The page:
Croatian Defence Forces

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Croatian Defence Forces
Hrvatske obrambene snage
HOS flag.svg
Flag of the Croatian Defence Forces
Active 22 January 1991 – 16 April 1993
Disbanded September 1991 in Croatia[1]
21 August 1992 in Bosnia and Herzegovina[2]
Country  Croatia
Bosnia and Herzegovina Republic of Bosnia and Herzegovina
Allegiance  Croatia
 Croatian Republic of Herzeg-Bosnia
Bosnia and Herzegovina Republic of Bosnia and Herzegovina
Branch Army
Size 8,000[3]
Headquarters Zagreb, Croatia
Ljubuški, Bosnia and Herzegovina
Nickname(s) Blacks (Crnci)
Motto(s) Za dom spremni
Colors Black
March HOS – Za dom spremni
Engagements Battle of the Barracks
Battle of Gospić
Battle of Vukovar
Siege of Dubrovnik
Siege of Mostar
Battle of Posavina
Siege of Sarajevo
Commanders
Notable
commanders
Dobroslav Paraga
Blaž Kraljević

The Croatian Defence Forces (Croatian: Hrvatske obrambene snage, HOS) were the military arm of the Croatian Party of Rights (HSP) from 1991 to 1992, during the first stages of the Yugoslav wars. During the Croatian War of Independence, the HOS organized several early companies and participated in Croatia's defense. At the peak of the war in Croatia, the HOS was several battalions in size. The first HOS units were headed by Ante Paradžik, an HSP member who was killed by Croatian police in September 1991. After the November 1991 general mobilization in Croatia and the January 1992 cease-fire, the HOS was absorbed by the Croatian Army.

The HOS units in Bosnia and Herzegovina consisted of Croats, Bosniaks and foreign volunteers led by Blaž Kraljević.[4] On 9 August 1992, Kraljević and eight staff members were assassinated by Croatian Defence Council (HVO) soldiers under the command of Mladen Naletilić.[5] The HOS was disbanded shortly afterwards, and absorbed by the HVO and the Army of the Republic of Bosnia and Herzegovina at the beginning of the Croat-Bosniak War.[4] The last HOS unit was dissolved on 5 April 1993 in central Bosnia.[6]

Name

The frequently used Croatian abbreviation of the organization, "HOS" (Hrvatske obrambene snage), is identical to the abbreviation for the military of the World War II Nazi puppet state, the Independent State of Croatia. The military of the Independent State of Croatia were the Croatian Armed Forces (Hrvatske oružane snage), also abbreviated "HOS" in Croatian.

History

Croatia

Origin

The Croatian Party of Rights was reestablished in Croatia on 26 February 1990, with Dobroslav Paraga president and Ante Paradžik vice-president. The Croatian civilian population began arming itself, and on 21 December 1990 the Serbs of Croatia rose up; soon, the Yugoslav People's Army combined with the insurgent Serbs and the Croatian Party of Rights considered forming its own military wing.

Although the first HOS squad was established in January, the HOS was officially founded on 25 June 1991 by Dobroslav Paraga, Ante Paradžik, Alija Šiljak and other leaders of the HSP. Soon after the establishment of the HOS general staff, Paradžik became its chief. The general staff was at Starčević Center, the HSP headquarters in Zagreb. At first, the HOS was poorly armed and its soldiers used their own weapons. However, they performed well in conflicts with Serb forces and attracted the attention of Croatian public. The HSP received donations from the Croatian diaspora and HSP branches in Australia and Canada, enabling them to buy weapons and increase their membership. Not every HSP member supported a military wing, and secretary Krešimir Pavelić left the party in protest.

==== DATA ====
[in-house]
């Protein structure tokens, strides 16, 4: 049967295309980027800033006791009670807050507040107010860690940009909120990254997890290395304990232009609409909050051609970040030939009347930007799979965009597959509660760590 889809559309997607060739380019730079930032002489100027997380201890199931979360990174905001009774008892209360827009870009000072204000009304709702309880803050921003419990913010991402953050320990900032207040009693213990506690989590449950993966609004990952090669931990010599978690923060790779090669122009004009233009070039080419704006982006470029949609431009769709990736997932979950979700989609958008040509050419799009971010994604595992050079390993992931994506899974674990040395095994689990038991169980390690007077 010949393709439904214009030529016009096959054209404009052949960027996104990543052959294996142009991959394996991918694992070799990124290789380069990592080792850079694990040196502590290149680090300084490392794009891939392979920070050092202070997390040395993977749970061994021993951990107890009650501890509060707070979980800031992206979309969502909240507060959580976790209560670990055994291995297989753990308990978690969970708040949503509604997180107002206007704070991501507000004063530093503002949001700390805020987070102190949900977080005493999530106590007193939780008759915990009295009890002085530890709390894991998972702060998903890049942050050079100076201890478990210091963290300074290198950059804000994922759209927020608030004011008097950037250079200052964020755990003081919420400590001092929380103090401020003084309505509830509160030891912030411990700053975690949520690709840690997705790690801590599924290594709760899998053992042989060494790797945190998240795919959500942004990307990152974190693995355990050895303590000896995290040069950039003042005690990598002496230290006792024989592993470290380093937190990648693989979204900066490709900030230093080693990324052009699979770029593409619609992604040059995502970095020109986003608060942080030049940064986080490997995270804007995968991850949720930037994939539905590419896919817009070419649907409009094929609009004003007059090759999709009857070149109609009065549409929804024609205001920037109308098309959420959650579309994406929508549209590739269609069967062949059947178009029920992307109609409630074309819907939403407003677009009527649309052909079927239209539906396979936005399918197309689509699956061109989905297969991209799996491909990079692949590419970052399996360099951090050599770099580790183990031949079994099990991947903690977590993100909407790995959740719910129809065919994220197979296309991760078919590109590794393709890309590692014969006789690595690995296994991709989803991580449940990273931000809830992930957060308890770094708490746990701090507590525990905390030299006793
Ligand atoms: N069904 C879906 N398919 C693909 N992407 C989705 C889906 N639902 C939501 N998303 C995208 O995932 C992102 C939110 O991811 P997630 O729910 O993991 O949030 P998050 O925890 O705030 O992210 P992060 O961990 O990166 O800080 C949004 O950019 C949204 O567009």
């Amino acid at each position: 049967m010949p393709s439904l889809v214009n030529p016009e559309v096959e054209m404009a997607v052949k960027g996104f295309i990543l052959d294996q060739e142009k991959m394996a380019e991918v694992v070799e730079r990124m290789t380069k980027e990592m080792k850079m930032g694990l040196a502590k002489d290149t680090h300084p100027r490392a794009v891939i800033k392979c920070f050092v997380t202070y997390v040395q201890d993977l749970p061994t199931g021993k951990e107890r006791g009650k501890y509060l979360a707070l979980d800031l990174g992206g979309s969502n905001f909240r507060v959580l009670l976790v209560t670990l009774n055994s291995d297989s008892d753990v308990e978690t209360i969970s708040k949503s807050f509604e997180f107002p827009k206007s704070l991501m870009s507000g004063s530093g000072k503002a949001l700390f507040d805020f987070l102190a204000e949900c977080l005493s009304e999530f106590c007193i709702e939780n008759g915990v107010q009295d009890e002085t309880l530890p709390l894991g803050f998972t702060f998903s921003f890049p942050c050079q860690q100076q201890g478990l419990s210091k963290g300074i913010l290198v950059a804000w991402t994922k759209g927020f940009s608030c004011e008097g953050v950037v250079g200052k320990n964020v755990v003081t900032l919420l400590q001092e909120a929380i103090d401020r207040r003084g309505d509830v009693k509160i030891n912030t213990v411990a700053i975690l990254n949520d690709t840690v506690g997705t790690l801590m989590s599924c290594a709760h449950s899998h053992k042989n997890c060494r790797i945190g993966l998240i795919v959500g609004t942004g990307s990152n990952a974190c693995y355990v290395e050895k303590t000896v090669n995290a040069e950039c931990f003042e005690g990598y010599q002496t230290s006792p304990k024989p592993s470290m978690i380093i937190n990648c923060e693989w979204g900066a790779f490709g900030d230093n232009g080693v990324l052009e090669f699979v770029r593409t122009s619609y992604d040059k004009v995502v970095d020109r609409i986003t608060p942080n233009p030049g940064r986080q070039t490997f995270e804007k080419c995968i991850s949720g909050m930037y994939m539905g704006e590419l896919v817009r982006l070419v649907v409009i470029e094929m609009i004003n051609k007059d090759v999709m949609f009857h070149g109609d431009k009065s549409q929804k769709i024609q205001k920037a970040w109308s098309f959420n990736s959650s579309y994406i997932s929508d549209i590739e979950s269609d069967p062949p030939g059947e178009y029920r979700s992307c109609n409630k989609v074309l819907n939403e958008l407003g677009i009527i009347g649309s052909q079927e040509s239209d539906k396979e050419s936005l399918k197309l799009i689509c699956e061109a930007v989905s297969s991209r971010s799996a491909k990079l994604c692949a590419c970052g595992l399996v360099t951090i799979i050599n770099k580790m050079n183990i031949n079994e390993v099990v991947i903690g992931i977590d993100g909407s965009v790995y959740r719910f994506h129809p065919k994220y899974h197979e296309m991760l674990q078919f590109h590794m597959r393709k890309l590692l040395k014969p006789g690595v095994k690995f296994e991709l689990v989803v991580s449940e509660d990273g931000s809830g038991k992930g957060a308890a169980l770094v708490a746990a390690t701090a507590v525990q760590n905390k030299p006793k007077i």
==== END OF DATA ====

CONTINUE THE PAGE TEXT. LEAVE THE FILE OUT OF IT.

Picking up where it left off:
Many HOS recruits came from the diaspora: Bosnia and Herzegovina and overseas. In addition, HOS attracted trained soldiers from abroad.

Battles

At the beginning of the Croatian War of Independence, the HOS consisted of about 6,000 soldiers. Although they were members of the Croatian National Guard (ZNG), they obeyed orders from HOS officers. Because of an unwritten rule that HOS members could only be members of the HSP, the HOS was considered a party paramilitary organization. The HOS and the ZNG were involved in the Battle of the Barracks and other minor battles in Croatia. The HOS increased in popularity within the HSP, and soon the HOS were in nearly every town where the HSP was active. On 10 September 1991, Paraga and Paradžik organized a demonstration of an HOS company for 10,000 spectators in Jelačić Square. Shortly after the demonstration, the company was involved in the Battle of Vukovar under Robert Šilić.

At this time, HOS units were founded in Dalmatia. Until May 1991, Dalmatian HOS units were company-sized. In an agreement between Paraga and the Slovene Minister of Defense Janez Janša, the units were sent to Slovenia for training. By October 1991 the unit had grown to battalion size; it was called the 9th Battalion (the Rafael "Knight" Boban Battalion) and was commanded by Jozo Radanović, president of the HSP branch in Split. This unit became one of the most popular Croatian units; in early December 1991, Radanović was promoted to colonel in the HOS.

Paradžik was shot at a police checkpoint near Zagreb on 21 September 1991, in what was described by the authorities as an accident. On 23 November the Croatian government began a general mobilization, and most HOS militiamen joined Croatian Army units. Shortly after the cease-fire in January 1992, the HOS ceased operations in Croatia.

Bosnia and Herzegovina

Large group of smiling soldiers, with arms raised
HOS soldiers in Čapljina, 1992